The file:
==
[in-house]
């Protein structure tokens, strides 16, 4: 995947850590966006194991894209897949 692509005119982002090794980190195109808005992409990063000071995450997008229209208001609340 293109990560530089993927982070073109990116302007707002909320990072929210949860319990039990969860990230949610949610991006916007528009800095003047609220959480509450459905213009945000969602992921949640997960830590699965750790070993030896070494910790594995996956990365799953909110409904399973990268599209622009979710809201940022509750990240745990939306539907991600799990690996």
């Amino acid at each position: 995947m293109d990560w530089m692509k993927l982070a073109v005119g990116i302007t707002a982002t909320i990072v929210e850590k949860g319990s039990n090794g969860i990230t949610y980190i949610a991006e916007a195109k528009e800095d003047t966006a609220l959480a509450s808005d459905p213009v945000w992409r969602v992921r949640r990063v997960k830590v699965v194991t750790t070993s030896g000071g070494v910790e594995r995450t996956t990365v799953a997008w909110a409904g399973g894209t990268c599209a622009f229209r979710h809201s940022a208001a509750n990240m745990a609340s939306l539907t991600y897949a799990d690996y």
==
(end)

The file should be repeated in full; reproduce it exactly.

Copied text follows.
[in-house]
């Protein structure tokens, strides 16, 4: 995947850590966006194991894209897949 692509005119982002090794980190195109808005992409990063000071995450997008229209208001609340 293109990560530089993927982070073109990116302007707002909320990072929210949860319990039990969860990230949610949610991006916007528009800095003047609220959480509450459905213009945000969602992921949640997960830590699965750790070993030896070494910790594995996956990365799953909110409904399973990268599209622009979710809201940022509750990240745990939306539907991600799990690996």
């Amino acid at each position: 995947m293109d990560w530089m692509k993927l982070a073109v005119g990116i302007t707002a982002t909320i990072v929210e850590k949860g319990s039990n090794g969860i990230t949610y980190i949610a991006e916007a195109k528009e800095d003047t966006a609220l959480a509450s808005d459905p213009v945000w992409r969602v992921r949640r990063v997960k830590v699965v194991t750790t070993s030896g000071g070494v910790e594995r995450t996956t990365v799953a997008w909110a409904g399973g894209t990268c599209a622009f229209r979710h809201s940022a208001a509750n990240m745990a609340s939306l539907t991600y897949a799990d690996y």